Acer has slashed its tablet shipment targets by almost 60 percent in the face of ongoing iPad domination
Acer has followed many of its tablet rivals in announcing it will drastically scale back its tablet shipment targets this year.
Earlier this month JP Morgan analyst Mark Moskowitz suggested in a research note that Samsung, Motorola and other manufacturers were reducing their build plans for their respective tablet offerings, following a lukewarm reception by consumers and businesses.
And now Acer has followed suit, after J.T. Wang, the company’s chairman and acting CEO, confirmed that the PC maker would scale down its tablet hopes.
According to Reuters, Wang told reporters after a shareholder meeting that the new target for tablet shipments this year was 2.5 to 3 million units, much lower than the 5 to 7 million units target Acer had set at the beginning of the year.
Acer also said it expected to sell 800,000 tablets in each of the second and third quarters. Last month, the company posted a 29.2 percent drop in total sales.
Acer had been hoping to challenge Dell for the second spot among worldwide PC vendors behind HP, and it was helped two years ago when netbooks were popular, as the PC maker was closely associated with that particular form factor.
However it is fair to say that the company has struggled to adapt to the arrival of the tablet.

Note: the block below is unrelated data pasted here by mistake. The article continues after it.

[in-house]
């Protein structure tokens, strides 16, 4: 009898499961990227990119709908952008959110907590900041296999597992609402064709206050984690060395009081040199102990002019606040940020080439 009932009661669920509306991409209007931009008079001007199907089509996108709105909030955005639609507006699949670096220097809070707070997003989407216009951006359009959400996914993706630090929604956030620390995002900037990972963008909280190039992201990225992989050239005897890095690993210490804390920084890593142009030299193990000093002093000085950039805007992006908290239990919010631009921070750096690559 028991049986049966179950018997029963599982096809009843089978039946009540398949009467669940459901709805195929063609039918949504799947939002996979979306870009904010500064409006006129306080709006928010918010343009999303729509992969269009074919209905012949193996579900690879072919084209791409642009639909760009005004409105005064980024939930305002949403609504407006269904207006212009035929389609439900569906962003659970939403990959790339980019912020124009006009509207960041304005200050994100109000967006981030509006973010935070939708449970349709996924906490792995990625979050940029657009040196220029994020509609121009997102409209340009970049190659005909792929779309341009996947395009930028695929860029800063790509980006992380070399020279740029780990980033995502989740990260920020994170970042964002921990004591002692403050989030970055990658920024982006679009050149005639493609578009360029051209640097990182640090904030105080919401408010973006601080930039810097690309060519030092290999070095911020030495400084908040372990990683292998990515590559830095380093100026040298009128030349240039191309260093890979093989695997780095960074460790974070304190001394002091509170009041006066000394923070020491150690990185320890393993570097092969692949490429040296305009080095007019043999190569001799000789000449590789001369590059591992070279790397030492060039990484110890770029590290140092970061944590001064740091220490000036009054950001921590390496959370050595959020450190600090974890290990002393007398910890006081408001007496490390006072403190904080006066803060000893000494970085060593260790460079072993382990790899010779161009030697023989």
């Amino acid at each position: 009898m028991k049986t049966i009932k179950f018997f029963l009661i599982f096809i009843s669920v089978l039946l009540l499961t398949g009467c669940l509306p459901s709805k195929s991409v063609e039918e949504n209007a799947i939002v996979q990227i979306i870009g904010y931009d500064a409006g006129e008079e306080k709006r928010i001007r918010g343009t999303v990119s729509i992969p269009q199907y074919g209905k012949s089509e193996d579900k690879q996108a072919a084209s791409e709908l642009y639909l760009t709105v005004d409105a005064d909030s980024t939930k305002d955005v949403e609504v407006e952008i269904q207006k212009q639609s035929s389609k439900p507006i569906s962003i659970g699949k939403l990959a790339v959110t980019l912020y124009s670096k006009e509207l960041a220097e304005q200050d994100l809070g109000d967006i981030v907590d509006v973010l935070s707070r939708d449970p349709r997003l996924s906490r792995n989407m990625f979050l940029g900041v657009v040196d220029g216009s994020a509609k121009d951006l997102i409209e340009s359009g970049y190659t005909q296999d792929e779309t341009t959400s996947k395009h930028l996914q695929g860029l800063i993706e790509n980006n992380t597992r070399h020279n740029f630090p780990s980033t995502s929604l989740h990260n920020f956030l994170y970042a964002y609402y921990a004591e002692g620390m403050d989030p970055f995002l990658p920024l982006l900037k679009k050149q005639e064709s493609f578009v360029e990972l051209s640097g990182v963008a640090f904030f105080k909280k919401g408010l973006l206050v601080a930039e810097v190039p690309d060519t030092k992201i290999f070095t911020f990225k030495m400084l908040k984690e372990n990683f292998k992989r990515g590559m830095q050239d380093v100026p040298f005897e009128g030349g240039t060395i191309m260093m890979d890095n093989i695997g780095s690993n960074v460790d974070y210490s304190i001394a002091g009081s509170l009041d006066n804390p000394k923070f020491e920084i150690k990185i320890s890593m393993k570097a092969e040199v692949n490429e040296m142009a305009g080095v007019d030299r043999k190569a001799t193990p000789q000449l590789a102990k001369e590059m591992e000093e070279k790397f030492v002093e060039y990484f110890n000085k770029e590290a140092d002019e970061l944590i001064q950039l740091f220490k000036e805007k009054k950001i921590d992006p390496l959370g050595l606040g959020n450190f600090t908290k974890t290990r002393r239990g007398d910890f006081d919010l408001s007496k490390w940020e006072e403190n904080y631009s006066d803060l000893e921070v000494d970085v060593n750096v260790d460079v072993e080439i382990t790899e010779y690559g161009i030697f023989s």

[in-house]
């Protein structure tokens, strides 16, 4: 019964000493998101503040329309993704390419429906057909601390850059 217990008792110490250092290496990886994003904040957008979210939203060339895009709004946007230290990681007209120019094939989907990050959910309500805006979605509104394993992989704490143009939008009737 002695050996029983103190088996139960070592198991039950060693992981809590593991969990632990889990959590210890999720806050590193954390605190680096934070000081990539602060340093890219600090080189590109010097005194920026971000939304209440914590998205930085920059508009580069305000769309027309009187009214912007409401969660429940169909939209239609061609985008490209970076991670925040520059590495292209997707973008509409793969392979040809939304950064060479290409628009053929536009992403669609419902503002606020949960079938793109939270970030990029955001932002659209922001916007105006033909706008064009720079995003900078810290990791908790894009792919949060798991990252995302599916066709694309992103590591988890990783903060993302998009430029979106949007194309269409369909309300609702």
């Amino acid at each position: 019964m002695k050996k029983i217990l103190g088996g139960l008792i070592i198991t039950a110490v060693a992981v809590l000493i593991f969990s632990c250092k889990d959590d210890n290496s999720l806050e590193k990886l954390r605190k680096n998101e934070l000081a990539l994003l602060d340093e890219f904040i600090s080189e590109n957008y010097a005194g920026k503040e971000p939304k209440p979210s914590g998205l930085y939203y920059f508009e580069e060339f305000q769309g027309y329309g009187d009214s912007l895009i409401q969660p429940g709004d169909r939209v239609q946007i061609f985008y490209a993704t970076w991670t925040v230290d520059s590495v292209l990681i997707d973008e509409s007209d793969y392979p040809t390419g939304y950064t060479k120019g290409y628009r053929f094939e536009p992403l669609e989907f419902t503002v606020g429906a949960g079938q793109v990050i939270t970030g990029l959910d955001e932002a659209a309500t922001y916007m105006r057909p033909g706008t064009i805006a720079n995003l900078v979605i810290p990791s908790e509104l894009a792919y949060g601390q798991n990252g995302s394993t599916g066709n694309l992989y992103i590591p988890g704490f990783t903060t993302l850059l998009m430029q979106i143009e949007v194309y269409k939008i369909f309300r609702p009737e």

In March, then CEO and president Gianfranco Lanci resigned after reportedly clashing with the board over the issue. This clearly signalled the troubles within Acer over the vexing tablet issue.
Last year Acer had attempted to enter the tablet market, but was forced to discontinue a 12-inch device in July 2010, after it sold less than 300 units in a month.
However Lanci signalled his determination to try again in October 2010, when he confirmed that a family of tablet computers were on the way, some running Microsoft’s Windows platform and others running Android.
Then in January this year Acer revealed plans to introduce two or three tablet computers during 2011, a move that it was thought would allow the company to eventually phase out netbooks altogether, although Acer denied this.
And then finally in April, Acer’s Iconia Tab A100 arrived in the UK, and became one of the cheapest Android Honeycomb tablets available on the market.
There is little doubt that the netbook form factor has been under severe pressure following the sudden success of the tablet, and particularly the Apple iPad.
To be fair to Acer however, Wong is thought to be increasing the company’s efforts behind mobile computing, with expectations that tablets and smartphones will account for 15 percent of its revenue in 2013 and a third by 2015.
Acer recently signed onto Intel’s “ultrabook” vision, which was unveiled at the Computex 2011 show on 31 May, and is hoped to revive the netbook industry. Wong said the company plans to release an “ultrabook” this year.